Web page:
We’re pleased to present yet another amazing success story from our 2020 Rainbow Grants! Sistema Toronto is doing an incredible job of helping youth in the GTA understand inclusiveness, acceptance and more in a series of beautifully crafted Zoom workshops led by Fluffy Soufflé. Check out our interview with Sistema below.
Could you tell us a little about the initiative your 2020 Rainbow Grant has supported?
Community One Foundation’s 2020 Rainbow Grant funded workshops led by Fluffy Soufflé of Fay & Fluffy around themes of allyship and gender identity. Students participated in workshops where they met Fluffy Souffle and were able to discuss how they can be an ally at Sistema and in their own lives, and themes of inclusiveness and acceptance on the basis of sexual/gender identity.
Was there a particular thing that sparked this idea/initiative?
There was not one particular occurrence that sparked this project, but rather a number of occasions where some students felt unsupported by their peers. Some students were using terms in offensive or pejorative ways without really understanding what they were saying. There is a strong social aspect to our after-school music program and themes of friendship, acceptance, teamwork and allyship all feature very prominently in everything that our students do. Sistema Toronto has worked with Fay & Fluffy before – we’ve had students perform as part of their events during Pride, and they have also hosted our annual Spirit Gala, so it was a natural choice for us to work with them on this project.
What was your goal in making this initiative happen?
The goal in making this initiative happen was to help create an atmosphere of respect and acceptance for students and families in our program on the basis of sexual and gender identity and align these themes with our social curriculum themes on acceptance and how to be an ally and friend to others. We also wanted to ensure that Sistema Toronto families with LGBTTIQQ2S parents and families and gender variant children feel supported in our communities.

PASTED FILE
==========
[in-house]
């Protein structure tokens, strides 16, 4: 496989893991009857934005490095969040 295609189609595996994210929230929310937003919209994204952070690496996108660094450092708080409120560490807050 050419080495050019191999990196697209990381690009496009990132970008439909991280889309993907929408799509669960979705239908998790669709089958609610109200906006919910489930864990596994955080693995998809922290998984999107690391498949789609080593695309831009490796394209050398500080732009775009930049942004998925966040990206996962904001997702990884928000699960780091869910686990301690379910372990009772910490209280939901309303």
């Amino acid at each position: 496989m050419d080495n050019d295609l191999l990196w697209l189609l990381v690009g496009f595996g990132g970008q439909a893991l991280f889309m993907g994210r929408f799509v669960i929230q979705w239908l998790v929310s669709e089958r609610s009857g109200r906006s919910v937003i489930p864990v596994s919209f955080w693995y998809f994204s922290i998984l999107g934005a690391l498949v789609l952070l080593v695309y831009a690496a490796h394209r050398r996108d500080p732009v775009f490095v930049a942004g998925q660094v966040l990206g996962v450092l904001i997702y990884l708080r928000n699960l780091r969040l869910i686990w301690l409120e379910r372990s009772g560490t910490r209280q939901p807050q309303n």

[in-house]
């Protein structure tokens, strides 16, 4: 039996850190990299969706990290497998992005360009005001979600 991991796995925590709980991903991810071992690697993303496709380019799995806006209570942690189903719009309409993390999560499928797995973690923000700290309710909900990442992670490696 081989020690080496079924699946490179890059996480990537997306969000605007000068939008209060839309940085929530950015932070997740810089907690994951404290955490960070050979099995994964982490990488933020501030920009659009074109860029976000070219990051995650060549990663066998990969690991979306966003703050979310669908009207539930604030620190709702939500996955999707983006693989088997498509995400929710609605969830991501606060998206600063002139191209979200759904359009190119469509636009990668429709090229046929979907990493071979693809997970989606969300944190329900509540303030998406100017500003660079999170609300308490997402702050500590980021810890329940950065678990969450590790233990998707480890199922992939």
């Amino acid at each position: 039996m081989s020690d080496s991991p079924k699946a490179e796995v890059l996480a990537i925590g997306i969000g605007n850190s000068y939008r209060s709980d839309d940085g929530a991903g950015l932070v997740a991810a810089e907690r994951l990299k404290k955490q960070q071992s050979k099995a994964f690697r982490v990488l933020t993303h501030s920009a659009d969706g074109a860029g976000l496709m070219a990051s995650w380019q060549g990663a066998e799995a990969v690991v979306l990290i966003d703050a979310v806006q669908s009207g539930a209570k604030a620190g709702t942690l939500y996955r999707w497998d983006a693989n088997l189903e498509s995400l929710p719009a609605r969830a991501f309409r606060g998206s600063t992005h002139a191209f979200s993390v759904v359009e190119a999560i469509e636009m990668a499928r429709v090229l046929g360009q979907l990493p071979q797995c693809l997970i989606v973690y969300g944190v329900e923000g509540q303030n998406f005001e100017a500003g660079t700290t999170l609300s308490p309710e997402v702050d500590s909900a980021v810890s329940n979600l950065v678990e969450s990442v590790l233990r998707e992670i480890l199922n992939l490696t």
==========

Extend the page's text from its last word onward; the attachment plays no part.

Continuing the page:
Many organizations have been faced with a set of new challenges, due to COVID-19. How is your team adapting?
COVID meant reimagining the workshops by shifting them online, but our program has been running online since last March, so our students are fairly used to interacting over Zoom. Fluffy Soufflé of Fay and Fluffy did a fantastic job at leading discussions with students from all of our centres from ages 6 to age 15. The online format also allowed students to connect directly with Fluffy through the chat function, which meant that some students who may not have felt comfortable saying something out loud were able to reach out privately to Fluffy or their teachers and have their questions addressed.
What has the response/impact been like so far?
The response to the workshops has been overwhelmingly positive. Under normal circumstances, the workshops would have been held in person, but holding them online due to COVID meant that in some cases parents participated alongside their children and heard discussions that they themselves didn’t know how to talk about with their kids.
How do you see this project evolving into 2021?
The next part of our project includes an event on allyship for students and their families. Our students are currently working on their own stories of allyship and acceptance and matching sounds and melodies to illustrate their emotions felt in the story using their instruments which will be presented virtually to Sistema’s communities.
Is there any other projects coming up that you’d like to share with our supporters?
Sistema Toronto’s program continues to run four days each week after school for 300 students across the city. Due to the pandemic, our program is still running online, which makes performances challenging so our students are working on a number of recording projects. For the month of February, our students are learning about Black History Month and focusing on Black artists and composers. Some of our students will also be participating in a number of workshops and special projects, including a workshop with Afro-Cuban group OKAN. The students in this workshop will learn a piece that combines vocals, string and percussion instruments, which they will record and will be presented through a collage video.
Stay tuned for more Community One Foundation Success Story interviews coming soon!